What drives our responses to risk and uncertainty, and how can we improve them? In his 2017 book, Adaptive Markets: Financial Evolution at the Speed of Thought, MIT Sloan finance professor Andrew Lo answers that question using evolutionary concepts and insights, including competition, innovation, reproduction, and adaptation.
While his main interest is in applications to financial market settings and explaining why the physics-like principles used to explain “efficient markets” may be inadequate, the book offers fascinating insights for readers interested in various kinds of risk and our responses to them. To develop his “Adaptive Markets Hypothesis,” Lo takes readers on an interesting and enjoyable excursion through the natural sciences, including ecology, biology, neurology, and psychology, to examine the nature of adaptation and human intelligence, and to explain observed behavior and attitudes toward risk and uncertainty.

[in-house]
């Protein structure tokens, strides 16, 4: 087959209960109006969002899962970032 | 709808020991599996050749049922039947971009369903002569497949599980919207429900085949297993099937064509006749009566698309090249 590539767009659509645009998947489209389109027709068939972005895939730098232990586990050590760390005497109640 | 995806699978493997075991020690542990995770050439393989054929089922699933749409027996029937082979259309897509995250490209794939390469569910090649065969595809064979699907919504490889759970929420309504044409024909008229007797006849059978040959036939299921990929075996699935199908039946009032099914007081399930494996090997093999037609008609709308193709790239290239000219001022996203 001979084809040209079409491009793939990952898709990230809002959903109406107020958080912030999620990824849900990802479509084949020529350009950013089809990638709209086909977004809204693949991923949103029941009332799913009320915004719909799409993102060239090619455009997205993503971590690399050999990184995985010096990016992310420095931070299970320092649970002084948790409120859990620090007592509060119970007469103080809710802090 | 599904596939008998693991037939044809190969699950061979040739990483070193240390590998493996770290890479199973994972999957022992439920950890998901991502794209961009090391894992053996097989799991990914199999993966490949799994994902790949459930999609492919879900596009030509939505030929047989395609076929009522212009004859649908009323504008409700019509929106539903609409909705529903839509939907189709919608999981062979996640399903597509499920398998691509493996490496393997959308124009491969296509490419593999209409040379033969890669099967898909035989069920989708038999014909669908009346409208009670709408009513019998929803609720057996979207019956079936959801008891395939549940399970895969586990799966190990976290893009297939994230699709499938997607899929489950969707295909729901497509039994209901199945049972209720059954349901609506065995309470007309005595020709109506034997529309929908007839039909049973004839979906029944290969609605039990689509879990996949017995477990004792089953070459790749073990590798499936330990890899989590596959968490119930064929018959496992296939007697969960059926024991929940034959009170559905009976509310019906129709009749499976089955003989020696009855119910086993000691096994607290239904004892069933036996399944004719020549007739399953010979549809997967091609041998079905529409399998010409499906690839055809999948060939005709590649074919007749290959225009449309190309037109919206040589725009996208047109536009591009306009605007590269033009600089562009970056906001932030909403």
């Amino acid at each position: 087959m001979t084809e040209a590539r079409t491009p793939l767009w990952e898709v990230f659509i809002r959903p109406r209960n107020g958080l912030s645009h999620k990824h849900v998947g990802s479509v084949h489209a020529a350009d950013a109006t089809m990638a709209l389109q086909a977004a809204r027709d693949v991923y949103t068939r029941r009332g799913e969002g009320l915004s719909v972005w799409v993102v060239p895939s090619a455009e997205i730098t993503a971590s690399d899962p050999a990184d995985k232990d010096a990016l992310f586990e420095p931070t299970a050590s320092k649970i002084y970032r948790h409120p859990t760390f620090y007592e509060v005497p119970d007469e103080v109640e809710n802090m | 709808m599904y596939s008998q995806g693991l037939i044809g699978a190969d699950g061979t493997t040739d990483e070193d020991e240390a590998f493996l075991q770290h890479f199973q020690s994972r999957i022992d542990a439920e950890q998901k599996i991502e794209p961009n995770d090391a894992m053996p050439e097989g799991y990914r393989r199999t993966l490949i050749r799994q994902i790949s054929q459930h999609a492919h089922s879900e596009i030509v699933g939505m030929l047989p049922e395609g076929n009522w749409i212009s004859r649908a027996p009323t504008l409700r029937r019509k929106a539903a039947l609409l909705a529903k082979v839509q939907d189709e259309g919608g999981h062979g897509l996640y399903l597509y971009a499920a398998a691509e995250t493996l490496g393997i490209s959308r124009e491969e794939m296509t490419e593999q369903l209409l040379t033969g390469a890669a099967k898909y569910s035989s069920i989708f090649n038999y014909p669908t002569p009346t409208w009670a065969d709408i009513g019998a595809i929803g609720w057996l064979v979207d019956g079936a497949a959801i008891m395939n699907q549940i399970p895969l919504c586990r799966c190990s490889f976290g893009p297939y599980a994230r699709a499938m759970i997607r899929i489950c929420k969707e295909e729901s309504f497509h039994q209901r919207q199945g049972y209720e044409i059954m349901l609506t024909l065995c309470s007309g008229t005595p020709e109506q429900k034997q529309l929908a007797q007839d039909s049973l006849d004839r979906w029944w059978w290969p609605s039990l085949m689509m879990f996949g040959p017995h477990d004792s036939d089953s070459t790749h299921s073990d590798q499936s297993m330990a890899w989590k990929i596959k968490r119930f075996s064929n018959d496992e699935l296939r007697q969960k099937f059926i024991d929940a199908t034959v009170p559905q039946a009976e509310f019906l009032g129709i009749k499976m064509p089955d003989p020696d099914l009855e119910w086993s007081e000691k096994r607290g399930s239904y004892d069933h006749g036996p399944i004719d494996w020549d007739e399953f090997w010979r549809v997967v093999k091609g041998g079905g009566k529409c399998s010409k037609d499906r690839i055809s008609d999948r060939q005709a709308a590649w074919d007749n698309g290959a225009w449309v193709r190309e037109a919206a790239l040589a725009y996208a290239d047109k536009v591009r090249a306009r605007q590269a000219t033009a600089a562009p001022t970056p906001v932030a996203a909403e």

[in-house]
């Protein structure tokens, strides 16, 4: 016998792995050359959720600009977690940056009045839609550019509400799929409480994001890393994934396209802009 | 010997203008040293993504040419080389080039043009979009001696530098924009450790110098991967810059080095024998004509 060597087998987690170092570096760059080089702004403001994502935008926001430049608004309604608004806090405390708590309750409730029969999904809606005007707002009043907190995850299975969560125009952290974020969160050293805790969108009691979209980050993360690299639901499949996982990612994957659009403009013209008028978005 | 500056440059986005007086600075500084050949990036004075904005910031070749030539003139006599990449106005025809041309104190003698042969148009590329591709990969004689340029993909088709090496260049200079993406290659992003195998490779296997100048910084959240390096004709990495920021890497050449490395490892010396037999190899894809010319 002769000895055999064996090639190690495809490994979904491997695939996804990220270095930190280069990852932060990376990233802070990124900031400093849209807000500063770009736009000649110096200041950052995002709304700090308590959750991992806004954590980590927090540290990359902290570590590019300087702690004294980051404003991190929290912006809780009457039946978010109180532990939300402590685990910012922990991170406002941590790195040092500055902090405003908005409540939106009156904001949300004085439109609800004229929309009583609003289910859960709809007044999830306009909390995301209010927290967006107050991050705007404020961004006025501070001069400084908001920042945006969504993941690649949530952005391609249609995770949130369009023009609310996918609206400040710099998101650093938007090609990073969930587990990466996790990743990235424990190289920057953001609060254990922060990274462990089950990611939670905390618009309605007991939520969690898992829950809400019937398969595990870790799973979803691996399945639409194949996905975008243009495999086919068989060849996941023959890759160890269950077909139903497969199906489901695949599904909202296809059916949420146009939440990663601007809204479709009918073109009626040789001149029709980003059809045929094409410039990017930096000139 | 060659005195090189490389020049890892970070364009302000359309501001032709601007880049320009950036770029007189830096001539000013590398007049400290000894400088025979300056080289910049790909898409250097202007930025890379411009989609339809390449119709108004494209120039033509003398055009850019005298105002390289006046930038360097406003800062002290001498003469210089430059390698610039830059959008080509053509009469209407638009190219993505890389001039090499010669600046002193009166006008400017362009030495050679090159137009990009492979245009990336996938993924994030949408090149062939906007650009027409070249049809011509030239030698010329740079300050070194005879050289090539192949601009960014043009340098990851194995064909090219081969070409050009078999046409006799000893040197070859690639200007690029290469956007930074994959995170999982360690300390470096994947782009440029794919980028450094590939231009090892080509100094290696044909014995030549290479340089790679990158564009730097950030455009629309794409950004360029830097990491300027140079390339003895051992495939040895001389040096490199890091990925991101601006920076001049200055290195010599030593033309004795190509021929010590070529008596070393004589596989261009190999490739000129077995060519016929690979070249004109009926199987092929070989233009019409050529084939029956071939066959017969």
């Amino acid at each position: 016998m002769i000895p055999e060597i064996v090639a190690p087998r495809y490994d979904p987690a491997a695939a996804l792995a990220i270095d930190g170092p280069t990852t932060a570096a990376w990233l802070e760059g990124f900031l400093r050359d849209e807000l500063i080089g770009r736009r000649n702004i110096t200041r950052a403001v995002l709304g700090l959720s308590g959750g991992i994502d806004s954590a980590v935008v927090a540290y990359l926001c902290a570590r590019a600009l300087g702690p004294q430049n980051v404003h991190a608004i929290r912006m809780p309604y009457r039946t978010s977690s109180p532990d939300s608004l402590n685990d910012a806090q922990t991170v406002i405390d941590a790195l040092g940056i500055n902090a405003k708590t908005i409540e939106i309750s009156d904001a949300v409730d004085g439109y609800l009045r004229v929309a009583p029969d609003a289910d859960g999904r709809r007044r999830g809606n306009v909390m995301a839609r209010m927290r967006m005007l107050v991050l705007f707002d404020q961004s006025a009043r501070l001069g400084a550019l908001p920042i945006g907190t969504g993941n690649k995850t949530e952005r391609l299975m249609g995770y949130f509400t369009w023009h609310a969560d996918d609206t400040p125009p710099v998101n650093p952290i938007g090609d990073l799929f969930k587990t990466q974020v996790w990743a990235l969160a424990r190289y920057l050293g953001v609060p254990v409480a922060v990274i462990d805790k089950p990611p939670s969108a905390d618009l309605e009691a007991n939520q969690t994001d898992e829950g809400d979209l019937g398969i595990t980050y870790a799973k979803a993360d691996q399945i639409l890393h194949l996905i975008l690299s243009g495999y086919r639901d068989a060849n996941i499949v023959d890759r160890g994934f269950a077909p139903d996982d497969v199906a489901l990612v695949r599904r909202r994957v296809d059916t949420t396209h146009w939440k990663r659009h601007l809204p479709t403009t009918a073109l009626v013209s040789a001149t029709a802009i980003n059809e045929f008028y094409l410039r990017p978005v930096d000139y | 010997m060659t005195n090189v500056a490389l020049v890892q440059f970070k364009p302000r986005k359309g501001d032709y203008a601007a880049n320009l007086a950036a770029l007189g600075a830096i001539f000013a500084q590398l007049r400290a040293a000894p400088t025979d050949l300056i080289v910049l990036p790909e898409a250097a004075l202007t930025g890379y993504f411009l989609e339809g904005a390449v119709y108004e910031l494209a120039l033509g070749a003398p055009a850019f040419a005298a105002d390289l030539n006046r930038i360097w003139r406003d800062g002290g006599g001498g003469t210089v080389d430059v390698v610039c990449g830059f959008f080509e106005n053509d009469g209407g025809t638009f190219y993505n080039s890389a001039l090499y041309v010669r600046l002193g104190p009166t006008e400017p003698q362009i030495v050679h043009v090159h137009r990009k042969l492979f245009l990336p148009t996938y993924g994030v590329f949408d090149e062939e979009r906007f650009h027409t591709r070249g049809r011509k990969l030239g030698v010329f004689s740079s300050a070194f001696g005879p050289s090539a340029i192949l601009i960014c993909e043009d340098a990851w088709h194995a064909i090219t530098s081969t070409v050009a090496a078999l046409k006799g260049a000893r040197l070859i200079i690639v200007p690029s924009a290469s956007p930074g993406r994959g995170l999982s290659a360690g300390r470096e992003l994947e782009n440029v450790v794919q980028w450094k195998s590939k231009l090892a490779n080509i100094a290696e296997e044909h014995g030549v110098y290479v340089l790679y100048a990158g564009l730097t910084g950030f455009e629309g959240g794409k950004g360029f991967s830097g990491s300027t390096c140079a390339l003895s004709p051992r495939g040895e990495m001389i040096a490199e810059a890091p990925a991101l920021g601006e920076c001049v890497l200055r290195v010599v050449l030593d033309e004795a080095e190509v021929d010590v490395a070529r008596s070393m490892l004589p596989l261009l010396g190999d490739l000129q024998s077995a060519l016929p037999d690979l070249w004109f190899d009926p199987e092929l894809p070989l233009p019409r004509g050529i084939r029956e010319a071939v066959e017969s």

Lo's basic thesis is that we cannot explain how humans anticipate and respond to risk without understanding the selective pressures of past evolutionary environments. He observes that “economic behavior is but one aspect of human behavior, and human behavior is the product of biological evolution across eons of different environments” (p. 8). For example, strong emotional reactions can suppress rational thought, leading us to overreact to perceived risks. While this may have ensured our ancestors’ personal survival (causing them to flee from a charging grizzly bear, for example), fear-driven reactions can be counterproductive when facing many of today's challenges and often lead to suboptimal decisions.